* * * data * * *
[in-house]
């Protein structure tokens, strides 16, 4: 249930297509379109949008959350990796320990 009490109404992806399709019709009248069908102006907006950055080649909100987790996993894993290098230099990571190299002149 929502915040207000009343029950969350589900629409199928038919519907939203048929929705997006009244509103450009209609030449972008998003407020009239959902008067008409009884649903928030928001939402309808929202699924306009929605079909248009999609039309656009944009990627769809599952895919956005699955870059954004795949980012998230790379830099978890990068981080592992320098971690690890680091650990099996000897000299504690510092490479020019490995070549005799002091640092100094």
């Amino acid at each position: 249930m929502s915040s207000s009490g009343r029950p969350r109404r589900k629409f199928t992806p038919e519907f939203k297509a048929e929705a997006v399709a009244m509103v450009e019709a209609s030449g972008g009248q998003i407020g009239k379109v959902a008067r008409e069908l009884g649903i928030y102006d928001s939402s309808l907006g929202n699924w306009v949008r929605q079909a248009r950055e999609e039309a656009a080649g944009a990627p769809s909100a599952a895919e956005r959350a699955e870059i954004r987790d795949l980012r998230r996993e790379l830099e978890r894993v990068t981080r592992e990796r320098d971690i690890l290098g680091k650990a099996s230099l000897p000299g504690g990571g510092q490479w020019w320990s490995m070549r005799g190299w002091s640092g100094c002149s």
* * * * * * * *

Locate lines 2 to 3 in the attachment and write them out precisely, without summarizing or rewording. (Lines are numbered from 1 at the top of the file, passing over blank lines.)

């Protein structure tokens, strides 16, 4: 249930297509379109949008959350990796320990 009490109404992806399709019709009248069908102006907006950055080649909100987790996993894993290098230099990571190299002149 929502915040207000009343029950969350589900629409199928038919519907939203048929929705997006009244509103450009209609030449972008998003407020009239959902008067008409009884649903928030928001939402309808929202699924306009929605079909248009999609039309656009944009990627769809599952895919956005699955870059954004795949980012998230790379830099978890990068981080592992320098971690690890680091650990099996000897000299504690510092490479020019490995070549005799002091640092100094």
């Amino acid at each position: 249930m929502s915040s207000s009490g009343r029950p969350r109404r589900k629409f199928t992806p038919e519907f939203k297509a048929e929705a997006v399709a009244m509103v450009e019709a209609s030449g972008g009248q998003i407020g009239k379109v959902a008067r008409e069908l009884g649903i928030y102006d928001s939402s309808l907006g929202n699924w306009v949008r929605q079909a248009r950055e999609e039309a656009a080649g944009a990627p769809s909100a599952a895919e956005r959350a699955e870059i954004r987790d795949l980012r998230r996993e790379l830099e978890r894993v990068t981080r592992e990796r320098d971690i690890l290098g680091k650990a099996s230099l000897p000299g504690g990571g510092q490479w020019w320990s490995m070549r005799g190299w002091s640092g100094c002149s």